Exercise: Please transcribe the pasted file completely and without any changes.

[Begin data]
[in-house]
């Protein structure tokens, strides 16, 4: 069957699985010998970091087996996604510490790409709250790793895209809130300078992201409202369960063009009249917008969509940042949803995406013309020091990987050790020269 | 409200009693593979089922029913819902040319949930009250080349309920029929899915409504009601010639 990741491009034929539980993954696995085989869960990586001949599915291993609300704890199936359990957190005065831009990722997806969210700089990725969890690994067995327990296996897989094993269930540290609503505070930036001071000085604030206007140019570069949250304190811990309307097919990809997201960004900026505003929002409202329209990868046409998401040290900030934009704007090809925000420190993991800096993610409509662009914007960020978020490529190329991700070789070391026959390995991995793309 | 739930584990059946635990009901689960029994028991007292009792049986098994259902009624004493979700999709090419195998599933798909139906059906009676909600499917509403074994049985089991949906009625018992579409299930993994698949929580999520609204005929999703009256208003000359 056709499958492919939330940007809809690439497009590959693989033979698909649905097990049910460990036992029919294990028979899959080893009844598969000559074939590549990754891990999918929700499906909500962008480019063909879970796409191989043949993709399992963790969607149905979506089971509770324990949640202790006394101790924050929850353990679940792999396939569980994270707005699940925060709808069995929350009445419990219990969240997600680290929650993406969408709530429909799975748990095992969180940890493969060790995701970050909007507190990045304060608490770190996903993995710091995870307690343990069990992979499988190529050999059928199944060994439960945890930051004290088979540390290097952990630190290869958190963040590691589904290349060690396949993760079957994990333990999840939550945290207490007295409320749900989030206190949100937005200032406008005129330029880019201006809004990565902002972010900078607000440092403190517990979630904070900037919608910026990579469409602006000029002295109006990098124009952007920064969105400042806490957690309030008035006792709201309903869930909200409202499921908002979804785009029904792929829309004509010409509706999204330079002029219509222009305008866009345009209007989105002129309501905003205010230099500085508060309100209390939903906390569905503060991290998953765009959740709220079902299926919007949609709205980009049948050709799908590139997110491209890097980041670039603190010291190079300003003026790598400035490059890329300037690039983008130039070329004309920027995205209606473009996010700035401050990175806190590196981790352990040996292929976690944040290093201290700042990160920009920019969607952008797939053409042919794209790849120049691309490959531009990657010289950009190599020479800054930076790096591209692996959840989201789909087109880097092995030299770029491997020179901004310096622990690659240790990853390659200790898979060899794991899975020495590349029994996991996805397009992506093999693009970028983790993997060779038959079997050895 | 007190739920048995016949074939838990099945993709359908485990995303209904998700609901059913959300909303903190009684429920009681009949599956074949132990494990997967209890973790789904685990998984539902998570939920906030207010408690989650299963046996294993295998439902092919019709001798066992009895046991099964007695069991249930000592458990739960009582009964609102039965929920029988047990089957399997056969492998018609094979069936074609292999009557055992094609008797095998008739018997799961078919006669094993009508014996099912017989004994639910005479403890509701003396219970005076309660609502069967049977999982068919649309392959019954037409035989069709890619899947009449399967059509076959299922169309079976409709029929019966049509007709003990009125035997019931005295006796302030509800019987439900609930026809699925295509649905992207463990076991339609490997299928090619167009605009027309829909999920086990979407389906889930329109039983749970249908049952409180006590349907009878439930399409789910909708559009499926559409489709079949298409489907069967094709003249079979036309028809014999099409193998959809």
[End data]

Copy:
[in-house]
């Protein structure tokens, strides 16, 4: 069957699985010998970091087996996604510490790409709250790793895209809130300078992201409202369960063009009249917008969509940042949803995406013309020091990987050790020269 | 409200009693593979089922029913819902040319949930009250080349309920029929899915409504009601010639 990741491009034929539980993954696995085989869960990586001949599915291993609300704890199936359990957190005065831009990722997806969210700089990725969890690994067995327990296996897989094993269930540290609503505070930036001071000085604030206007140019570069949250304190811990309307097919990809997201960004900026505003929002409202329209990868046409998401040290900030934009704007090809925000420190993991800096993610409509662009914007960020978020490529190329991700070789070391026959390995991995793309 | 739930584990059946635990009901689960029994028991007292009792049986098994259902009624004493979700999709090419195998599933798909139906059906009676909600499917509403074994049985089991949906009625018992579409299930993994698949929580999520609204005929999703009256208003000359 056709499958492919939330940007809809690439497009590959693989033979698909649905097990049910460990036992029919294990028979899959080893009844598969000559074939590549990754891990999918929700499906909500962008480019063909879970796409191989043949993709399992963790969607149905979506089971509770324990949640202790006394101790924050929850353990679940792999396939569980994270707005699940925060709808069995929350009445419990219990969240997600680290929650993406969408709530429909799975748990095992969180940890493969060790995701970050909007507190990045304060608490770190996903993995710091995870307690343990069990992979499988190529050999059928199944060994439960945890930051004290088979540390290097952990630190290869958190963040590691589904290349060690396949993760079957994990333990999840939550945290207490007295409320749900989030206190949100937005200032406008005129330029880019201006809004990565902002972010900078607000440092403190517990979630904070900037919608910026990579469409602006000029002295109006990098124009952007920064969105400042806490957690309030008035006792709201309903869930909200409202499921908002979804785009029904792929829309004509010409509706999204330079002029219509222009305008866009345009209007989105002129309501905003205010230099500085508060309100209390939903906390569905503060991290998953765009959740709220079902299926919007949609709205980009049948050709799908590139997110491209890097980041670039603190010291190079300003003026790598400035490059890329300037690039983008130039070329004309920027995205209606473009996010700035401050990175806190590196981790352990040996292929976690944040290093201290700042990160920009920019969607952008797939053409042919794209790849120049691309490959531009990657010289950009190599020479800054930076790096591209692996959840989201789909087109880097092995030299770029491997020179901004310096622990690659240790990853390659200790898979060899794991899975020495590349029994996991996805397009992506093999693009970028983790993997060779038959079997050895 | 007190739920048995016949074939838990099945993709359908485990995303209904998700609901059913959300909303903190009684429920009681009949599956074949132990494990997967209890973790789904685990998984539902998570939920906030207010408690989650299963046996294993295998439902092919019709001798066992009895046991099964007695069991249930000592458990739960009582009964609102039965929920029988047990089957399997056969492998018609094979069936074609292999009557055992094609008797095998008739018997799961078919006669094993009508014996099912017989004994639910005479403890509701003396219970005076309660609502069967049977999982068919649309392959019954037409035989069709890619899947009449399967059509076959299922169309079976409709029929019966049509007709003990009125035997019931005295006796302030509800019987439900609930026809699925295509649905992207463990076991339609490997299928090619167009605009027309829909999920086990979407389906889930329109039983749970249908049952409180006590349907009878439930399409789910909708559009499926559409489709079949298409489907069967094709003249079979036309028809014999099409193998959809």